- Is there a way in which a student can identify faculty members who are knowledgeable about and sympathetic toward the needs of students with ADD (ADHD) and LD? Few disability offices will provide an "ADD-friendliness" rating of faculty members, however many office will allow students to make such ratings and will keep a book of such ratings available for other students to peruse.
- Does the DSS office help to mediate disputes between student and professor regarding rights and accommodations? Unfortunately, many college professors are still not aware of the legal rights of students with a documented disability such as ADD (ADHD) and some are even hostile to the idea of providing accommodations to these students. Students with ADD (ADHD) should strongly pursue the choice of a college which has an active ADD (ADHD) and LD faculty education program and which provides mediation when students encounter resistance from a professor who is asked to provide reasonable accommodations.
- What is the school's policy toward course substitution when a student's disability prevents him from fulfilling a particular requirement toward graduation such as a math or foreign language course? Are requirements ever waived? Under what circumstances? If a student with ADD (ADHD) has a particular difficulty with math or foreign language, it is critical that the flexibility of such requirements be carefully considered before applying to a particular college.
- Are students required to fail math or foreign language before they can qualify for a waiver? Do these failing grades become part of the student's GPA? A critical question! Some schools that provide requirement waivers or course substitutions, first require a student to take and fail the required course. If this failing grade becomes a permanent part of the undergraduate record it can have a lasting negative effect upon the student's grade point average.
- Are students who currently receive services through the DSS office available for prospective students to talk with? Although it is important to talk directly with counselors in the student disability services office, it is also extremely helpful to get the "lowdown" from current students. Most support services offices should be willing to arrange this on an informal basis. Just spending a little time in the reception area of the disability services office can allow the possibility to interact with other students who receive disability support services.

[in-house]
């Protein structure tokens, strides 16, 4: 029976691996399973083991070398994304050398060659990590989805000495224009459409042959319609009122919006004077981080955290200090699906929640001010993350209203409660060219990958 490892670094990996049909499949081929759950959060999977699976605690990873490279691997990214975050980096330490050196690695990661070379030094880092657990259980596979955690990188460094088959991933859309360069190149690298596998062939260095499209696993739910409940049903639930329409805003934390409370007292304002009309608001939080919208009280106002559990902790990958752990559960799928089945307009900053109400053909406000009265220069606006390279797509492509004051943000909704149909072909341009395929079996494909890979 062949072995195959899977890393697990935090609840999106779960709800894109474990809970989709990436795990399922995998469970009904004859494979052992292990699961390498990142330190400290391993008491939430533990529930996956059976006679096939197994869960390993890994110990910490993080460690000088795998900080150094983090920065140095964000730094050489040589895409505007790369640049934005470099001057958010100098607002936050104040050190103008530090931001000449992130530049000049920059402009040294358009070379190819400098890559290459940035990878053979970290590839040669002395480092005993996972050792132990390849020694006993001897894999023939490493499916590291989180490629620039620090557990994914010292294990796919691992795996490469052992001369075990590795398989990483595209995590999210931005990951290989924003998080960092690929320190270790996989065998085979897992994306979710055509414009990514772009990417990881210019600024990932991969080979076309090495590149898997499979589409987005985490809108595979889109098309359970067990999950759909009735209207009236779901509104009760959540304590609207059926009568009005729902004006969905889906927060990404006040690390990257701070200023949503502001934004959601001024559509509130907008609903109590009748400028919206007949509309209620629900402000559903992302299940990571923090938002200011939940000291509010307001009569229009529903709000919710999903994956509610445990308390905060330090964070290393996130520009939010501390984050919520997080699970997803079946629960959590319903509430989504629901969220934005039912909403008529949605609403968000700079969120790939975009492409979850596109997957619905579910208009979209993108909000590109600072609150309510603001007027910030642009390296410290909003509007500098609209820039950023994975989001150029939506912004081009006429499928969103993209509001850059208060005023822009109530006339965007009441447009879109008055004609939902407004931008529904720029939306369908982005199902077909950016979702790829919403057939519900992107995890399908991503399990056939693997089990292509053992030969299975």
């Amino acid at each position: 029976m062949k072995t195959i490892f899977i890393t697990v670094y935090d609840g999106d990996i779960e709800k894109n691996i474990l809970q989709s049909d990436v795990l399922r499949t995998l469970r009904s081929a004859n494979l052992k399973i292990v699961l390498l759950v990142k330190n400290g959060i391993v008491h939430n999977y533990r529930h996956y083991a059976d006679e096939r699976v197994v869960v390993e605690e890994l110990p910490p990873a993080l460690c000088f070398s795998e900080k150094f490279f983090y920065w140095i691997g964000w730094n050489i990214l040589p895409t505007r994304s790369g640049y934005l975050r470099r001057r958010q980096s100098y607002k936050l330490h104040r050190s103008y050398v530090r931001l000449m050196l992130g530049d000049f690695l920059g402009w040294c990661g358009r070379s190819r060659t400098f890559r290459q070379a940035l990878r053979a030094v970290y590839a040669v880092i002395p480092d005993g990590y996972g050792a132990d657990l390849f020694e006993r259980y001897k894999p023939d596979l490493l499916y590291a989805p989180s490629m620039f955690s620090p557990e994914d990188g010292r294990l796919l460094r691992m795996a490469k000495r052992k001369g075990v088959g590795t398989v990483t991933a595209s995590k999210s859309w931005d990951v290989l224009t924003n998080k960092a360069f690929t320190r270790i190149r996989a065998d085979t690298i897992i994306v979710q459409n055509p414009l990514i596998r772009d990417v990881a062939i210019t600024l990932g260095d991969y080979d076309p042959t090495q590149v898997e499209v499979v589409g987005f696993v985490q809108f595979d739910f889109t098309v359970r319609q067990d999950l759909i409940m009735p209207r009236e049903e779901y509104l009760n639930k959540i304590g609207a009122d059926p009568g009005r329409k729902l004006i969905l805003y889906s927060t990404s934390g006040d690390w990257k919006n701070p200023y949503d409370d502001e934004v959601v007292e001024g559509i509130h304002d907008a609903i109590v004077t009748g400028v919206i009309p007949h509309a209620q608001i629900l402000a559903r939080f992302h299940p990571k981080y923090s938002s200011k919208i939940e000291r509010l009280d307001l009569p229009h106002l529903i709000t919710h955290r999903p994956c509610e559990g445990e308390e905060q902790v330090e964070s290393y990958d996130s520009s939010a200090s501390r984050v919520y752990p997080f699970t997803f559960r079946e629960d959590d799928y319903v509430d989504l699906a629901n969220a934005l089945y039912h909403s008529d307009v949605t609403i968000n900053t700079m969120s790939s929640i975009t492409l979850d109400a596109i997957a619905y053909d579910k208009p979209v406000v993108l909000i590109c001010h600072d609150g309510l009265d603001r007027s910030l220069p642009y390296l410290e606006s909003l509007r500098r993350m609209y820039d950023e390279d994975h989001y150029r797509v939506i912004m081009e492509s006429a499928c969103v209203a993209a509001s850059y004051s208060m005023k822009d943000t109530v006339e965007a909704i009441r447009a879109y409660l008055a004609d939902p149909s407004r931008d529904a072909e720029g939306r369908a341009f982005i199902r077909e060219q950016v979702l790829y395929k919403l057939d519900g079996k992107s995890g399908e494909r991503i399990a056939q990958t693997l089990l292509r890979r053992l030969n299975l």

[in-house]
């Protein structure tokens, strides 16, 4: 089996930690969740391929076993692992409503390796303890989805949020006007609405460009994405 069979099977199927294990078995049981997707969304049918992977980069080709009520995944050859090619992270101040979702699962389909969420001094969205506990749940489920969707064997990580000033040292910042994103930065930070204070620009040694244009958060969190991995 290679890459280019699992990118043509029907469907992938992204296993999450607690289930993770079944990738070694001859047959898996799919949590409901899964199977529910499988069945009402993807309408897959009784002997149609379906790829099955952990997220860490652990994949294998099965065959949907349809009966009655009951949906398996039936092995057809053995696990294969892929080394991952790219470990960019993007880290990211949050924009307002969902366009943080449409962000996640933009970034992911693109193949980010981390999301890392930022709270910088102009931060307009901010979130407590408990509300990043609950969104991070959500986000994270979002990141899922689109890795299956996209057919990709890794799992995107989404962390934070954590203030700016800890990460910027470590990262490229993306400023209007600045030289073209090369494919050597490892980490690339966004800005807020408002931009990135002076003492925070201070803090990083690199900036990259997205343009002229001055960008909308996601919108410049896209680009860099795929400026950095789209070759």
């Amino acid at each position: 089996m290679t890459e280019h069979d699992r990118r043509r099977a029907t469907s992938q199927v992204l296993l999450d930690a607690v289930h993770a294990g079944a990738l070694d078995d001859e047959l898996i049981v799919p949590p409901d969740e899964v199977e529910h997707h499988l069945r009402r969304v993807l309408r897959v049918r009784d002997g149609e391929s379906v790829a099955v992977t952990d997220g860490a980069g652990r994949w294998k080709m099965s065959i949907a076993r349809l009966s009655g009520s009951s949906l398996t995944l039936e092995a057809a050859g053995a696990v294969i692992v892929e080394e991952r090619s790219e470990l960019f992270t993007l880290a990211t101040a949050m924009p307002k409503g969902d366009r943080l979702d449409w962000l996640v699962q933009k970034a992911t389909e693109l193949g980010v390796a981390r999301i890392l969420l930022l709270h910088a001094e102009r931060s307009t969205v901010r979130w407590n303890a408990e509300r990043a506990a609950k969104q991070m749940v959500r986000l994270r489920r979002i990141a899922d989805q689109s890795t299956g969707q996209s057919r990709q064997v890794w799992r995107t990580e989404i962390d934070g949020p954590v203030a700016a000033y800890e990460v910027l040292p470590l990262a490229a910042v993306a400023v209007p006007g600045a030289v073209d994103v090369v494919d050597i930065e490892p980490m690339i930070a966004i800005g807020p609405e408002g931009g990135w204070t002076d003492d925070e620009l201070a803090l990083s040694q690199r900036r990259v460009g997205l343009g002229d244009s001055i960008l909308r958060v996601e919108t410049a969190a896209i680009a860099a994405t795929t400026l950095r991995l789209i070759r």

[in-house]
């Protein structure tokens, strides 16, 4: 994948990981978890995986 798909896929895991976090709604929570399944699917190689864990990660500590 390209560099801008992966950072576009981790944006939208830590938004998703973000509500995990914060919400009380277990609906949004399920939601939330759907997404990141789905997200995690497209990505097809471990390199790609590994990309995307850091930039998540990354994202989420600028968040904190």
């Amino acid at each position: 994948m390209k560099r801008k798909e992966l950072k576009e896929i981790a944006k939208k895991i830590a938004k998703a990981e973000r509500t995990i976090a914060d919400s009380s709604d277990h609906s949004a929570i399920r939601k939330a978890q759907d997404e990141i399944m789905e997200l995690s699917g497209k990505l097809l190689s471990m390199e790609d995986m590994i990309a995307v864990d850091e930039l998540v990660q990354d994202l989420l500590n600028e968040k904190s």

- Are counselors available on an ongoing basis for ADD (ADHD) counseling and support? A student with ADD (ADHD) often experiences an emotional roller-coaster ride for the first year or more of college. Guidance, counseling and encouragement from trained staff can make the difference between success and failure during the first year or two of college.
Time spent carefully researching the support services and accommodations available at colleges that you are considering is time well spent. Too often a college is selected with little or no consideration of the services available for students with ADD (ADHD), and much too often such lack of consideration contributes to college failure.
Many high school students are "sure" that they won't need or want any special supports in college. Even if a student feels no need for supports, he or she is well advised to attend a college at which such supports are available if needed. Far better to have them available and not need them than to need them and not have them available!
What do you guys think??